Striking for Pharmacists not an Option?

You may be asking why you don’t hear of pharmacists striking. For pharmacists, strikes may not be an option. They are the only healthcare providers that keep their doors open in a pandemic and are also patient-facing. A lot of patients result in going to pharmacists after being turned away from other healthcare facilities. How can pharmacists turn them away again?

When other professions strike, for example, doctors and nurses, they cause the pharmacy sector to be overstretched. It ends up adding pressure on those who choose to stay put. If you are looking for pharmaceutical consulting services, contact Rondaxe.  Read on to see the challenges they face in their line of duty and why they don’t strike.

Why Don’t Pharmacists Strike?

For a pharmacist, taking industrial action is not an option due to the professional standards that bind. They wonder how they can justify leaving patients with no medical attention. When other medical providers are on strike, pharmacists feel responsible toward their patients and understand that if they went on strike, they would fuel the frustrations and anger felt by patients.

Pharmacists work in a specific locality for some years and build lasting relationships with the community around them, so they feel they should not let them down.  Not showing up for work implies that they are breaching their contracts for providing pharmaceutical care.

Since the emergence of covid 19, some healthcare workers have kept turning patients down and referred them to the pharmacy using covid 19 as an excuse, increasing pharmacists’ workload.

Being a pharmacist makes them resilient professionals who have to soldier on no matter how stressful their working environment and the increased workload. Those are some reasons why pharmacists can’t consider striking even if their working conditions justify the action.

Challenges Faced by Pharmacists at Work

Pharmacists stove to offer the most efficient patient care services and medication decisions. While at it, they encounter various technical and resource issues like other professionals. Their challenges include:

Demand for Multitasking

Pharmacists have become busier than ever. Daily, they have to juggle between dispensing drugs, patient safety screening, expanded renal dosing, medication therapy management, and other tasks. It is very overwhelming to add all those responsibilities to spending a lot of time looking for trustworthy information on the drugs they sell at the point of care.

Increasing Specialty Medications

Since the 1990s, there has been an increased number of specialty medications sold in the market, exceeding 1200%, according to a report by pharmacy times. The new medicine offers new hope to the patients but is usually expensive.

Such drugs need prior authorization or exchange of detailed clinical knowledge between the specialty pharmacists and the prescribers. With the increase in these medications, there is a high demand for information on the latest drugs and the materials that should educate the patients.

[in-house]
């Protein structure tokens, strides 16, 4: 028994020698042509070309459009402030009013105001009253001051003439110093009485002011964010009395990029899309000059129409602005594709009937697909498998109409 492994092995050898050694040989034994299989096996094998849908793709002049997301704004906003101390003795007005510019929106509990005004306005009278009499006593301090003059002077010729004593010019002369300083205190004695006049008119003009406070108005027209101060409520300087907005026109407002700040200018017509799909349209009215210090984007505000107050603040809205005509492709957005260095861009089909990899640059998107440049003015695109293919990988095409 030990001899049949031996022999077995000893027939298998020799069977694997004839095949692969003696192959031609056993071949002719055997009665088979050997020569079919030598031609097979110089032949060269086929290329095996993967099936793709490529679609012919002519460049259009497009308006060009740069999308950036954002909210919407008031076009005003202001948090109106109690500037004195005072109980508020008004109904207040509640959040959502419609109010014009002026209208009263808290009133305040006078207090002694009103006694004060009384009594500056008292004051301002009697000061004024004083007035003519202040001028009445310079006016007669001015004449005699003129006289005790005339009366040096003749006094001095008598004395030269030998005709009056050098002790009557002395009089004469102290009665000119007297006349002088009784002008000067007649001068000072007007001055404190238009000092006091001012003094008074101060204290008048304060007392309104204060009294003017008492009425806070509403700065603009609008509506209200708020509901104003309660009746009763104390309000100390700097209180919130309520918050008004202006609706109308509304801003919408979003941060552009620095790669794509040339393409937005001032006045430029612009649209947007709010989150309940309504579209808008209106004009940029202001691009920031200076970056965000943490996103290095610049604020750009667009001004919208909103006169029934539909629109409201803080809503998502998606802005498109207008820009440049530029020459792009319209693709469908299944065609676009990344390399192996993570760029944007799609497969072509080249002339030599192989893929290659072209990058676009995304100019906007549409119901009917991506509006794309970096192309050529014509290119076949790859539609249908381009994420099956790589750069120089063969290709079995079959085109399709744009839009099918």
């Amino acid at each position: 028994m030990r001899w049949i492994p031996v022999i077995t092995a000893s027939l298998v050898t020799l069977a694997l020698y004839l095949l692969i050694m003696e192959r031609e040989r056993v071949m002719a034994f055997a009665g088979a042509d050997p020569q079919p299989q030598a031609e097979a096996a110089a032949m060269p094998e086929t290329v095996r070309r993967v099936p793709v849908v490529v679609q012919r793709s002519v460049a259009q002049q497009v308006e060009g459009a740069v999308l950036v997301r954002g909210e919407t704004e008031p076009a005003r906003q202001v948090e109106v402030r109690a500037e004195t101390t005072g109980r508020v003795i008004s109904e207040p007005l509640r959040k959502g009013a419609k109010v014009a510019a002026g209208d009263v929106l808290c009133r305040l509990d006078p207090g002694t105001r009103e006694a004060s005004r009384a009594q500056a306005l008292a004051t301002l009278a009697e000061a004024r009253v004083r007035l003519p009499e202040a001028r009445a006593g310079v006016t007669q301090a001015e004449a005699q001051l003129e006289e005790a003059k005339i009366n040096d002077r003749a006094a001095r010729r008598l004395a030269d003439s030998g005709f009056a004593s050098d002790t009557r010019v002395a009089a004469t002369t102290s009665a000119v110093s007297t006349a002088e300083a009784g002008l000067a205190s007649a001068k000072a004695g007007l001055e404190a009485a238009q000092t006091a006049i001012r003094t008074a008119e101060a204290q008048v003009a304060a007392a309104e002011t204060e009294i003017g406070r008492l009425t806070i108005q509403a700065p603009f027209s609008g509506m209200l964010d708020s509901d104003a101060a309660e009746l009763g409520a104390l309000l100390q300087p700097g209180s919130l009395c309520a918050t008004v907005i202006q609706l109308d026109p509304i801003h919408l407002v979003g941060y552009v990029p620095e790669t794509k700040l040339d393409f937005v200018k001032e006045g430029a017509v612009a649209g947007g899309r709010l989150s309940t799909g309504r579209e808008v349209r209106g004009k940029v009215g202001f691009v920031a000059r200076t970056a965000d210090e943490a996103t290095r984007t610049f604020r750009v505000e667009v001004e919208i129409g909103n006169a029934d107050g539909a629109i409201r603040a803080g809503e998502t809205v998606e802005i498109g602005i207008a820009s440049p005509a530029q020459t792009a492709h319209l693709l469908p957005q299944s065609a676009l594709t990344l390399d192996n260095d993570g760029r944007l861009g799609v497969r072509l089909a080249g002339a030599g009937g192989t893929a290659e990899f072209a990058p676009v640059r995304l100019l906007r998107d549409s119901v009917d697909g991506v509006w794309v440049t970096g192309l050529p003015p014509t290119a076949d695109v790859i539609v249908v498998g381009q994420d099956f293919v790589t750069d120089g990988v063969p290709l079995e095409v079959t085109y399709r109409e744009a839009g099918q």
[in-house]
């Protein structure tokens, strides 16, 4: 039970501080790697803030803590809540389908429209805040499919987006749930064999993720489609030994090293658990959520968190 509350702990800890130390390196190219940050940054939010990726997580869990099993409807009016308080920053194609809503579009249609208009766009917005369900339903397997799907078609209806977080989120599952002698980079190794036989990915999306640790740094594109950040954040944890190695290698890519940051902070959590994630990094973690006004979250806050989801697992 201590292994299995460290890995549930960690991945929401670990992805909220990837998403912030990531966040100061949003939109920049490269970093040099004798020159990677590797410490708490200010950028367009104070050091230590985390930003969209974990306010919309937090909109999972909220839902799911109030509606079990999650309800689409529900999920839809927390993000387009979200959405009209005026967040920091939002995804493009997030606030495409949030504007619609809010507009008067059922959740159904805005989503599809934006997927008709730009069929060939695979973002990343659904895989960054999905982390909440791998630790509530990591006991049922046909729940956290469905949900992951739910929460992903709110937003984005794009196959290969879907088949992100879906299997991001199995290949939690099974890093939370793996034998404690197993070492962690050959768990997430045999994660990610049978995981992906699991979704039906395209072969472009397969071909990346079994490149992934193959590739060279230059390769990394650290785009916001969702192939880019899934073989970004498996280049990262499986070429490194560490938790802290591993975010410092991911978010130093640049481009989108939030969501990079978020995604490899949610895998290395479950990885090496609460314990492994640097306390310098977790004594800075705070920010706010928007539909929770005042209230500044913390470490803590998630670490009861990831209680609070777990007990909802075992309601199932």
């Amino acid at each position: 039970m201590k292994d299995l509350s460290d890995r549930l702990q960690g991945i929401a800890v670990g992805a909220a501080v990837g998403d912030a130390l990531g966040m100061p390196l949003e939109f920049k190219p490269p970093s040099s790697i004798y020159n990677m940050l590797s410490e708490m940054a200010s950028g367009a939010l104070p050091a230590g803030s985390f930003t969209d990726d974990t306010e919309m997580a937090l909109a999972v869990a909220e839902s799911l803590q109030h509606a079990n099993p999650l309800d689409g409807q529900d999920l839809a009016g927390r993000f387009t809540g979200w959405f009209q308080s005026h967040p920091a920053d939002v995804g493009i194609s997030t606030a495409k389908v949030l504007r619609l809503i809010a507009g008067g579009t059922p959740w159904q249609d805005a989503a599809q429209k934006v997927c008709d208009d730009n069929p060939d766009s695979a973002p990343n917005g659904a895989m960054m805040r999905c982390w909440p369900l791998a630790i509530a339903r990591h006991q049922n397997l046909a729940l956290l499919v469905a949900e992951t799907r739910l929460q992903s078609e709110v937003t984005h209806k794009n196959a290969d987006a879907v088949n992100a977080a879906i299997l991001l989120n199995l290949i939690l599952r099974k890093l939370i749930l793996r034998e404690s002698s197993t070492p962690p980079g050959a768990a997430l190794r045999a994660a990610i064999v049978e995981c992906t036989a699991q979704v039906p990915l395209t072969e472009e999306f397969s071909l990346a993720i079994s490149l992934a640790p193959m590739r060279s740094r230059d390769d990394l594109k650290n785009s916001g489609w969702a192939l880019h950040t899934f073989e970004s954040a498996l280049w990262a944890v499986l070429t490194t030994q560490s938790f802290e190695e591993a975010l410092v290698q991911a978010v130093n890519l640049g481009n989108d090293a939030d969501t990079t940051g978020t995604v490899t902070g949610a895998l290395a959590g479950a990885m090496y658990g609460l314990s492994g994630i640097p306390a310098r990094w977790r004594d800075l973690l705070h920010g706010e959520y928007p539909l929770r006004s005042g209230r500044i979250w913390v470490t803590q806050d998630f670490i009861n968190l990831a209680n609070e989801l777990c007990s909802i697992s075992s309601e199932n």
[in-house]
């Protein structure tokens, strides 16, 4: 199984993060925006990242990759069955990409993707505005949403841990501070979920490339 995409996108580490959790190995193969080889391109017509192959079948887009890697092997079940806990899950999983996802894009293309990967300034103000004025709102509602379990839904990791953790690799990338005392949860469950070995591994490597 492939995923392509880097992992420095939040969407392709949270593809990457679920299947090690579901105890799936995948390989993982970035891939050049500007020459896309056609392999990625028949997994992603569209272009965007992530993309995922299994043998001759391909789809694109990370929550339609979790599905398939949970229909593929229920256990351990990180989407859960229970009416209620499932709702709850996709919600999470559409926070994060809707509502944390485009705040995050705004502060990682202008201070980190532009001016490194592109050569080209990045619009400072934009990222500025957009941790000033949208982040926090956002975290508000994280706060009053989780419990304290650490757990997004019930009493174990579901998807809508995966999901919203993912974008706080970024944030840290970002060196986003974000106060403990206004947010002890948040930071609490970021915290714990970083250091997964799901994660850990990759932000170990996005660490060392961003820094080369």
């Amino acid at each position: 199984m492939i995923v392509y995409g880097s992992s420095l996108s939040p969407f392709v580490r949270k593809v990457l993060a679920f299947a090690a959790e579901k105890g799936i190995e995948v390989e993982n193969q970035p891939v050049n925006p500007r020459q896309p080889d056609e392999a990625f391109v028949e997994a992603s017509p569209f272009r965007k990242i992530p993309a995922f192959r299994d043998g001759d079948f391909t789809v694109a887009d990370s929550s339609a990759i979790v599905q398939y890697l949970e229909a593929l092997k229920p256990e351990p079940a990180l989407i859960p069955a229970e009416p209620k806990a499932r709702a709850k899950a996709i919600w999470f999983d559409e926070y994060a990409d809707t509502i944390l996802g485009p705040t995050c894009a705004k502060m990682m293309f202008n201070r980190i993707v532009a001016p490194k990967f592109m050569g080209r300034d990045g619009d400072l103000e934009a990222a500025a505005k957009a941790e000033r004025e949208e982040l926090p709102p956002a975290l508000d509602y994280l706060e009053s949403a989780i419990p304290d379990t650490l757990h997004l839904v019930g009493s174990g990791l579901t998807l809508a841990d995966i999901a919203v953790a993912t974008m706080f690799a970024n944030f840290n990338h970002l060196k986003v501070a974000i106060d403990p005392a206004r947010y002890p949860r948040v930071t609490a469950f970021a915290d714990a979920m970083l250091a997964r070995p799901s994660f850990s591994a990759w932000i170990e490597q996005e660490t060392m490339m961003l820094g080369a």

Too Many Disparate Resources

Nowadays, it has become challenging to come across trustworthy, centralized evidence-based resources for information on medication and drug interactions. As an alternative, pharmacists mostly have to sieve through different tools, books, and other materials, looking for the medical data they need.

With the increase in complexity and advancement of options when it comes to medication, there is an enhanced need for a single trustworthy digital resource that has a proven track record trusted in the industry.

The Human and Financial Cost of Medical Errors

According to the world health organization, medical errors are too common worldwide. They have an associated cost of $42 billion. Most pharmacists report working 12-14 hours in their shifts. Although that is strenuous, they need to know that it is essential to have access to accurate information to keep errors and adverse patient outcomes at bay.

Outdated Information Across Databases

Pharmacists must keep the most recent evidence-based medicine interaction knowledge in mind to give their patients accurate and safe prescription recommendations. The resources available are mostly not in tabs with the newly released drugs, the recent changes in medication, and contraindication, which risks patients’ safety.

Awareness of Specific Patient Population Needs

Gender, age, and a given patient’s substance abuse history are essential when it is time for prescriptions. A pharmacist must understand how to negotiate nuanced interactions while providing supporting resources.

For instance, they should be efficient in advising the patients on the timing of doses and screening the patients misusing opioids. Pharmacists should be able to access a single drug information database to reduce patient adverse events and save time.

Pharmacists Burnout

Burnout is chronic stress in the workplace that has not been successfully managed, according to the world health organization. In a study conducted by the American pharmacist association in 2022, about 75% of practicing pharmacists suffer from burnout.  When pharmacists have burnout, it gets detrimental on various levels.

For instance, burnout drives good talent away, it gets tougher to fill open positions, and the quality of care that pharmacists give patients goes down. Immensely. Pharmacists struggling with burnout can make detrimental mistakes that compromise the health and safety of the patients and cost the pharmacy money.

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